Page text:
(Early) Monday Self-Smackdown by the Often-Insightful Corey Robins

Monday Smackdown: Scott Lemieux on Maureen Dowd's Greatest Bong Hits

You know. There is much too much good stuff out there--written by smart, hard-working people trying their best to inform me, many of whom have not gotten their fair chance because they did not make the right connections or flatter the right gatekeepers. The combination of Obama's saying what's what last night and the latest Maureen Dowd column... Actions should have consequences: bye, bye, New York Times. I'll whitelist Paul Krugman. But that's it. (However, anybody else who wants to be whitelisted drop me an email.)

Scott Lemieux: Maureen Dowd's Greatest Bong Hits, An Ongoing Series: "Sometimes, you hear that even if Dowd’s ideas are lame...

...you have to admit she can write. No I do not. It’s all cliches and references and phrases that seem to take the form of humor while never, ever being funny. Also, as Charlie Pierce said about Bill Simmons... Dowd’s ‘vaunted pop-cult knowledge is carved out of a very thin loaf of Wonder Bread.’ The one billionth lazy, meaningless reference to Lena Dunham--Dowd sure is on top of the zeitgeist.... Now we reach the point where the column stops becoming merely something too banal to be worthy of publishing alongside the onion dip recipes and profiles of B-list celebrities in the Sunday supplement in the local paper and becomes actively offensive:

‘It’s going to be nasty, isn’t it?’ says Obama Pygmalion David Axelrod. ‘Put the small children away until November.’

It sure is great that ‘Barry’ Obama knew a white guy who could teach the former president of the Harvard Law Review how to act in polite society....

We can only hope that Cruz, who croons Broadway show tunes, and Carly, who breaks into song at the lectern, will start doing duets from ‘Hamilton.’

I have to give her this: she never misses the opportunity to include the most obvious pop culture reference in a way that doesn’t say anything. It’s impressive in its own way. You’d think one of them would be funny one time if only my accident, but nope. Longtime Dowd watchers will note, however, that she’s been playing against type here, unprecedentedly arguing that Hillary Clinton is a woman. So you already know the twist that’s coming: in fact, all Democratic men are women and all Democratic women are men:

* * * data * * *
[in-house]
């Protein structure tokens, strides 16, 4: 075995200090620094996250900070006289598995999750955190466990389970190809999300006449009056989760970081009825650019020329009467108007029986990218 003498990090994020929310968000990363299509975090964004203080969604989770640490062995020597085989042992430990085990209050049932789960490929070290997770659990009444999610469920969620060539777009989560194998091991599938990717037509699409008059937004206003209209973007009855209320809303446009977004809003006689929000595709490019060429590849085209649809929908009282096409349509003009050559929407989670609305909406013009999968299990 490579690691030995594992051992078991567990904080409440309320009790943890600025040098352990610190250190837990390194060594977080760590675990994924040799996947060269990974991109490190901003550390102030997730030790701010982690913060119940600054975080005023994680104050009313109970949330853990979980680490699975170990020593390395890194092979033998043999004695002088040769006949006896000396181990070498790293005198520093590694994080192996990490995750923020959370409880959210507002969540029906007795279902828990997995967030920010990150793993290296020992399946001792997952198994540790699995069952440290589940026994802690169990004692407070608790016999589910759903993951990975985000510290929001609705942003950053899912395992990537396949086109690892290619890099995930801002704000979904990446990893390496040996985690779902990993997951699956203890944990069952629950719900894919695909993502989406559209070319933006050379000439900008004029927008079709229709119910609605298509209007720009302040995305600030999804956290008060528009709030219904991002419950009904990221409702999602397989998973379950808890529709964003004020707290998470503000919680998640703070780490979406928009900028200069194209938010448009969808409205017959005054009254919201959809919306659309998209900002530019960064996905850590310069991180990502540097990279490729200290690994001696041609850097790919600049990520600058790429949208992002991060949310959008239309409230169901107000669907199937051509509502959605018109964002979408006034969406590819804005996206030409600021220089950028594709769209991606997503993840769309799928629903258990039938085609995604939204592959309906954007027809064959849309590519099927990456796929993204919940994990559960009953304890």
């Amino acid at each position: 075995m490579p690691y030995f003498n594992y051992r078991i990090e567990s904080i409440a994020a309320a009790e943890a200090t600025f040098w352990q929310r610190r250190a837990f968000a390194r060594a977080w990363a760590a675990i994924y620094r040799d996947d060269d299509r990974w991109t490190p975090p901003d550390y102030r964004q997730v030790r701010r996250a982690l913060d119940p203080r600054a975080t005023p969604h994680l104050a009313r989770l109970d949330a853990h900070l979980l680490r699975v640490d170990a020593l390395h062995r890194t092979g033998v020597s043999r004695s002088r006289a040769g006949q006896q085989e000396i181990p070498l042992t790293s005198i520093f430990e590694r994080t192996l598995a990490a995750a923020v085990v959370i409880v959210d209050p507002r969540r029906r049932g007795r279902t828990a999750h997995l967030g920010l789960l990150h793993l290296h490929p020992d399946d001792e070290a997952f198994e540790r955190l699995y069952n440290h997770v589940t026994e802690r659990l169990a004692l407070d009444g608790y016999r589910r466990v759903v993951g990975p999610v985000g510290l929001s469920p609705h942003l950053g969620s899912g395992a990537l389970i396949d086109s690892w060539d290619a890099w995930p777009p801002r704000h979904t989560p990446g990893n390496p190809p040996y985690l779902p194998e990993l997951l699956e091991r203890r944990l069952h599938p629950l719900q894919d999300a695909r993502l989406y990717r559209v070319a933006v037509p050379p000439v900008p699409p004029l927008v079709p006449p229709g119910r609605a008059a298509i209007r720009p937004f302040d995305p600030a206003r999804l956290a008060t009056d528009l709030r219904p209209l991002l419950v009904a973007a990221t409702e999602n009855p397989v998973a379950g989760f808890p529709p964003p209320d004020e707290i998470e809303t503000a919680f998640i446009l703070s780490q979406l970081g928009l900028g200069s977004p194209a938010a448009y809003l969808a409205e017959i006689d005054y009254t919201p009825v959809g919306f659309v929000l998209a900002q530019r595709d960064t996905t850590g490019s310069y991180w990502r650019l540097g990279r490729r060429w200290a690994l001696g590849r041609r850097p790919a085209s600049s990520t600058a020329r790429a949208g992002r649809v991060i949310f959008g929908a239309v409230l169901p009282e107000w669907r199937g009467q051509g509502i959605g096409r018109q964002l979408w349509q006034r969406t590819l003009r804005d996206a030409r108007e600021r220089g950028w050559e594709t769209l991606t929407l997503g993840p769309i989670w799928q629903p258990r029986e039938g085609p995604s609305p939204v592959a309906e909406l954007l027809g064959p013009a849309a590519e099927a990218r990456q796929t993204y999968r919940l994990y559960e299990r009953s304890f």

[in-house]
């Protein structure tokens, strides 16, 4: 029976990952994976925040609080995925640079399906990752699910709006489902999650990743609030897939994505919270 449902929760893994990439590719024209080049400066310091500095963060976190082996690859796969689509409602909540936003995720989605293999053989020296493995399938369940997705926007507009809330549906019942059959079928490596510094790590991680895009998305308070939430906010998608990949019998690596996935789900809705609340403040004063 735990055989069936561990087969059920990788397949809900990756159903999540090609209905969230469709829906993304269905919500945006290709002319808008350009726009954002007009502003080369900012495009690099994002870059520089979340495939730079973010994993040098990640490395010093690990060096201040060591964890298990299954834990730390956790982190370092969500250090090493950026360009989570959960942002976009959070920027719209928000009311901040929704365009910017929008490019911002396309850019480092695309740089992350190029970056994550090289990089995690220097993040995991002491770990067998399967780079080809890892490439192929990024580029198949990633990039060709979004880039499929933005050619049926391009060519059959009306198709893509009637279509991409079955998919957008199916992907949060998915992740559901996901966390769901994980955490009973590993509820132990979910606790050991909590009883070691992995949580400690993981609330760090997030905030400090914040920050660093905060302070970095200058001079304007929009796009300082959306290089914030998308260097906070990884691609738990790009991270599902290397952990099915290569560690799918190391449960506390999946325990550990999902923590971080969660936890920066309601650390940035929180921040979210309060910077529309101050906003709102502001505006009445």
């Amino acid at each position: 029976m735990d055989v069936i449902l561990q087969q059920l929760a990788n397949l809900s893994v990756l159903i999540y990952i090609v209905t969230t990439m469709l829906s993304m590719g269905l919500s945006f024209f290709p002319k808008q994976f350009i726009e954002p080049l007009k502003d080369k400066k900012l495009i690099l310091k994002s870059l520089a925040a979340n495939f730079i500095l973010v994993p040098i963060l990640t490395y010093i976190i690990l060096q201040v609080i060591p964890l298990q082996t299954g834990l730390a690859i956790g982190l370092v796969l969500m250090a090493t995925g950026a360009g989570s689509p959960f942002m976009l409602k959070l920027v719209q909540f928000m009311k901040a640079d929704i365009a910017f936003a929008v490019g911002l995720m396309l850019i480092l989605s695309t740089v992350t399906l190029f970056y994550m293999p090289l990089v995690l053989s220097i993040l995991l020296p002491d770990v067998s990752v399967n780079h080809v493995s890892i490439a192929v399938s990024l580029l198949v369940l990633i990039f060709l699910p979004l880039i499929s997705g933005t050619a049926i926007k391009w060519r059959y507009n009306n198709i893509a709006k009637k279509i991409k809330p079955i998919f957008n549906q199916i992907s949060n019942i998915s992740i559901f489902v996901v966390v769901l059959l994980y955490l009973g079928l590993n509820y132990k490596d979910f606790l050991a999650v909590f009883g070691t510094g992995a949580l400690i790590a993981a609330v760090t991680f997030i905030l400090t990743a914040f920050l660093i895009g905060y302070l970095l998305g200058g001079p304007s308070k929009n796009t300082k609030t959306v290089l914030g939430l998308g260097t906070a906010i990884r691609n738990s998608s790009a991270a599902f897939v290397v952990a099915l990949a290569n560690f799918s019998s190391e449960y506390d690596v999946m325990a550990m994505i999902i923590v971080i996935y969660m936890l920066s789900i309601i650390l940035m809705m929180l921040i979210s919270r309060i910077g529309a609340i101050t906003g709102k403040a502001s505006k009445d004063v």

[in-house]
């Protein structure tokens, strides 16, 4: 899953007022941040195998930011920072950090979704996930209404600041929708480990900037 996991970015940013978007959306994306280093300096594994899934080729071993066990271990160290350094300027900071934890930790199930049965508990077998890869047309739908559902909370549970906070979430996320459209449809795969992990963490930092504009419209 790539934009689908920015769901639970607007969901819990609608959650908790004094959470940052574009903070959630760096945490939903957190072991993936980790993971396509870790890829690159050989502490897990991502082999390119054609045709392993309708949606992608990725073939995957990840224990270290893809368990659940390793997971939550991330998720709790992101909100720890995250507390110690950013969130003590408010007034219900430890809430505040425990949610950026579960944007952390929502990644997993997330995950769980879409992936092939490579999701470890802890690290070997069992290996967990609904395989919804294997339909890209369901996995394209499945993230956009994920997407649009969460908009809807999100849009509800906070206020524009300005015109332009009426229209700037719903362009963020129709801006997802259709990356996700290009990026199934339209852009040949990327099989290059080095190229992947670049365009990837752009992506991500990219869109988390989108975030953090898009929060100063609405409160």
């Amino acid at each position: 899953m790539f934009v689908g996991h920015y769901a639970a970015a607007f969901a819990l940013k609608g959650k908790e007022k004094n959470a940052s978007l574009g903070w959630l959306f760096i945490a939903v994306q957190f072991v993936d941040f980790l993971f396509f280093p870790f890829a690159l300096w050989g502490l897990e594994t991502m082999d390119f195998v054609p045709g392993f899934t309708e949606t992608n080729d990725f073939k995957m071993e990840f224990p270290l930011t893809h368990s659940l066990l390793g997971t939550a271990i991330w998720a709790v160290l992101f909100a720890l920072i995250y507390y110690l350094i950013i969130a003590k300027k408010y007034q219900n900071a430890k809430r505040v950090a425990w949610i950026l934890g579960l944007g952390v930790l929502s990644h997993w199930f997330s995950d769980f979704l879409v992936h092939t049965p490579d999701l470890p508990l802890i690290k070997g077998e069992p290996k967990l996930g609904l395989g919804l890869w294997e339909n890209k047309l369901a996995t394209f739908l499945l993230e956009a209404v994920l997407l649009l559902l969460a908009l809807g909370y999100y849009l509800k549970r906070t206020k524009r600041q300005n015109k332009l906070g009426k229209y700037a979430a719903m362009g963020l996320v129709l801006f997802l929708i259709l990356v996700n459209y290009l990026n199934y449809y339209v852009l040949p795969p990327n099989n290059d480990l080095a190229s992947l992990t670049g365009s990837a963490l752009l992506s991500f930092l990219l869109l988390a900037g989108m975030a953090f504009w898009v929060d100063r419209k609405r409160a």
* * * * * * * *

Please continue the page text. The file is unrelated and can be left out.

On some foreign policy issues, the roles are reversed for the candidates and their parties. It’s Hillary the Hawk against Donald the Quasi-Dove. Just as Barack Obama seemed the more feminized candidate in 2008 because of his talk-it-out management style, his antiwar platform and his delicate eating habits, always watching his figure, so now, in some ways, Trump seems less macho than Hillary. He has a tender ego, pouty tweets, needy temperament and obsession with hand sanitizer, whereas she is so tough and combat-hardened, she’s known by her staff as ‘the Warrior.’

The idea that a ‘tender ego’ and ‘needy temperament’ (or, for that matter, ‘obsession with hand sanitizer’) are inconsistent with masculine bluster is hilarious. One amazing thing about Dowd is how inept the Judy Miller of love is even on the only subject she actually cares about, gender stereotypes. And finally, what would a Maureen Down column be without a massive factual howler that benefits the Republican candidate:

The prime example of commander-in-chief judgment Trump offers is the fact that, like Obama, he thought the invasion of Iraq was a stupid idea.

Trump’s assertion that he opposed the Iraq War ex ante is an utter lie, and since it’s the sole basis for asserting that Trump is any kind of ‘dove’ that’s kind of a problem. But it’s a lie that fits the narrative, and that’s all the Pulitzer winner has ever needed.